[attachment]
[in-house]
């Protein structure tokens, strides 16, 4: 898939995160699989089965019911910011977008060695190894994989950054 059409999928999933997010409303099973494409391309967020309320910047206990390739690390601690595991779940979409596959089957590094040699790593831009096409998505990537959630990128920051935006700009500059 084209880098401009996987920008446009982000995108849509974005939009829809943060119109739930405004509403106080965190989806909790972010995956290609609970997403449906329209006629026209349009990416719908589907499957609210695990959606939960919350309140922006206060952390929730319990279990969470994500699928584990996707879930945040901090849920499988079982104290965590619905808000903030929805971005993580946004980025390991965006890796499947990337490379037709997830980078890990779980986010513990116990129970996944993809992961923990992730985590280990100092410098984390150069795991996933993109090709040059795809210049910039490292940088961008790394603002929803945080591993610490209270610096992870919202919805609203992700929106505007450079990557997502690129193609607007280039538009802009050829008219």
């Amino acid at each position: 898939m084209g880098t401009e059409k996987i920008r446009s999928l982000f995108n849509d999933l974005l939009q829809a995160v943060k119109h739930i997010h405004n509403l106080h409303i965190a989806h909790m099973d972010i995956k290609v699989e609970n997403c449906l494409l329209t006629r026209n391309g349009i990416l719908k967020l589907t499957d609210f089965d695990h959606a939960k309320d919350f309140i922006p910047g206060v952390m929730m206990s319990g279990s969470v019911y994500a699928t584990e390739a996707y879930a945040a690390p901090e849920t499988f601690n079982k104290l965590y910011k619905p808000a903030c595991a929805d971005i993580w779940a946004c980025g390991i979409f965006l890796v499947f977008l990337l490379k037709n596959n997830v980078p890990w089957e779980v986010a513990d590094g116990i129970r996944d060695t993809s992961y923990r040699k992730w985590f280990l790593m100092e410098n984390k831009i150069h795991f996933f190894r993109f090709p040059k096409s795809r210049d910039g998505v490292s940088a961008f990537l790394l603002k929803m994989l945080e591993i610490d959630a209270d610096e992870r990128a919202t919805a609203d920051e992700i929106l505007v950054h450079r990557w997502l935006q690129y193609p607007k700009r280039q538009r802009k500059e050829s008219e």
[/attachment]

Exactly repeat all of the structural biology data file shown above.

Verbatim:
[in-house]
């Protein structure tokens, strides 16, 4: 898939995160699989089965019911910011977008060695190894994989950054 059409999928999933997010409303099973494409391309967020309320910047206990390739690390601690595991779940979409596959089957590094040699790593831009096409998505990537959630990128920051935006700009500059 084209880098401009996987920008446009982000995108849509974005939009829809943060119109739930405004509403106080965190989806909790972010995956290609609970997403449906329209006629026209349009990416719908589907499957609210695990959606939960919350309140922006206060952390929730319990279990969470994500699928584990996707879930945040901090849920499988079982104290965590619905808000903030929805971005993580946004980025390991965006890796499947990337490379037709997830980078890990779980986010513990116990129970996944993809992961923990992730985590280990100092410098984390150069795991996933993109090709040059795809210049910039490292940088961008790394603002929803945080591993610490209270610096992870919202919805609203992700929106505007450079990557997502690129193609607007280039538009802009050829008219």
């Amino acid at each position: 898939m084209g880098t401009e059409k996987i920008r446009s999928l982000f995108n849509d999933l974005l939009q829809a995160v943060k119109h739930i997010h405004n509403l106080h409303i965190a989806h909790m099973d972010i995956k290609v699989e609970n997403c449906l494409l329209t006629r026209n391309g349009i990416l719908k967020l589907t499957d609210f089965d695990h959606a939960k309320d919350f309140i922006p910047g206060v952390m929730m206990s319990g279990s969470v019911y994500a699928t584990e390739a996707y879930a945040a690390p901090e849920t499988f601690n079982k104290l965590y910011k619905p808000a903030c595991a929805d971005i993580w779940a946004c980025g390991i979409f965006l890796v499947f977008l990337l490379k037709n596959n997830v980078p890990w089957e779980v986010a513990d590094g116990i129970r996944d060695t993809s992961y923990r040699k992730w985590f280990l790593m100092e410098n984390k831009i150069h795991f996933f190894r993109f090709p040059k096409s795809r210049d910039g998505v490292s940088a961008f990537l790394l603002k929803m994989l945080e591993i610490d959630a209270d610096e992870r990128a919202t919805a609203d920051e992700i929106l505007v950054h450079r990557w997502l935006q690129y193609p607007k700009r280039q538009r802009k500059e050829s008219e």